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Lonely transition

need of support
by

Lotti Voute

on 5 August 2013

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Transcript of Lonely transition

Carla: "I was 17 when I left trade-school. I found a job in a ship-sail-makery. I didn't get along easily with people and most of all I had a problem with keeping contact. Like having a group of friends or so. It was as if all other kids in school and later were "solid" friends with each other, many kept friendships alive. My parents couldn't, my brothers neither, when we left home, the entire family simply fell apart. What I missed in the last part of school and the beginning of a job were peers, other people in the same age and situation. I was incredibly lonely. There was nobody to exchange with about this kind of time, when school fell away, and
you found yourself suddenly out there
on your own."
I am now a lot older, but I remember so clearly what I missed when I left school.
I was alone, utterly alone. I went to my job in the morning, insecure. Later someone told me my boss had wanted me back when I left - I had no idea when I worked there if he appreciated what I did...
In the evening I went back home, to a lonely rented room. I didn't have the faintest idea how to connect to people.
Carla: "The 'solution' was that I found a friend just not to be alone anymore. It was not love, but we lived together for two years. I was lucky, a strong man came along and he pulled me away from there and "we lived happily ever after". But if that had not happened, I would have gone down together with my friend, both not able to cope with the world. "
My thoughts about Carla: If there had been a group of peers, so they could have shared experiences, socialize, discuss, solve problems with and for each other, that would have made a world of difference. The transition would have gone from school to world instead of to seeking safety.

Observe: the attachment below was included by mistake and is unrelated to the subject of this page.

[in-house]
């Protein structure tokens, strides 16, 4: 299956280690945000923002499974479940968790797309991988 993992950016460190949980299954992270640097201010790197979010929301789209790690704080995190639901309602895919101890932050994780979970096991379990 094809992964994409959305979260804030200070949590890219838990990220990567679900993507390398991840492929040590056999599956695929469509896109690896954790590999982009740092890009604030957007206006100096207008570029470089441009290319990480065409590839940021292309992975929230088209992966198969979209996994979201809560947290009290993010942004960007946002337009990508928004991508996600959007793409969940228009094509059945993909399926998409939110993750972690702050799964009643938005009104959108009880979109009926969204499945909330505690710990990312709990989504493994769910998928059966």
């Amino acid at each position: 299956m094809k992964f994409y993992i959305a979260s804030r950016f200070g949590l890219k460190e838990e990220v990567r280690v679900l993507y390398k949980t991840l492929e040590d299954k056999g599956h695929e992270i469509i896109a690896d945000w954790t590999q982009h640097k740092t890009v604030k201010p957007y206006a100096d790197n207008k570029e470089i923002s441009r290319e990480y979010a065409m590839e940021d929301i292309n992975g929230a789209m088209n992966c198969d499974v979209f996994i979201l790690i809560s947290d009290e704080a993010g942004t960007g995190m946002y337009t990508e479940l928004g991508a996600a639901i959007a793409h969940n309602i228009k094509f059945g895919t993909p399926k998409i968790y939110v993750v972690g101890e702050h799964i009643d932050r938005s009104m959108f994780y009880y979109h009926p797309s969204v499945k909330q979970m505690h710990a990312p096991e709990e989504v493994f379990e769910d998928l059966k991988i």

Now she attached herself to one single person in a similar situation, rather making things worse than better.
She can tackle problems on her own and enjoy that a lot. She is really good at that. But without others who see and listen and exchange with her, she slowly dies mentally.
Not all parents embed that in children, so later they don't know how to find friends or make a group.
Feelings need support.
The transition school to work is not only a matter of finding the road in society and jobs. It is an important transition in yourself as well, from school-"child" to adult on her own legs.
When this gets no support, success in a job will be delayed or even made impossible.

My view: what is missing is a way to turn children into responsible and confident adults. Our society is missing something like initiation rituals.
Ways of the brain, like "mending" it with tutors or such, is only aimed at the symptoms. Parents can raise a child, but not give it a "myth for life". Schools can teach skills but no "roots".

Open but vulnerable young woman with a big capacity for enthusiasm for what draws her interest, and with clever hands, eager to "do".
make and keep contact with others.
without this contact and exchange her motivation withers. It is very hard to go on and on alone.
Having others you can go to for information, discussion, fun, being curious about each other, giving or getting advice - even from someone who hardly knows more than yourself - is essential for making contact with "the big world".
The big world can feel like this...
How do "they" do what they do, how come they look happy, how come they have friends...
Where is the manual???
work can be joyful... but you have to "be present in your life" yourself, before you can share.
If you are no friend of yourself,
work is just plain hard work for a living
say: 8 quotes of 10-20
do: 5 of 10 observations
think: 3 of 10
feel:

initiation rituals

learn to network
Many parents teach children "networking", but there are also many who don't know the art themselves.

tutor and groups, "family"
I think one single tutor could be a harbor for many young people. There are 5 work-days in a week. Each enough time for a meeting of a group of 10 to 15 or so, maybe even more, and giving them individual attention as well.
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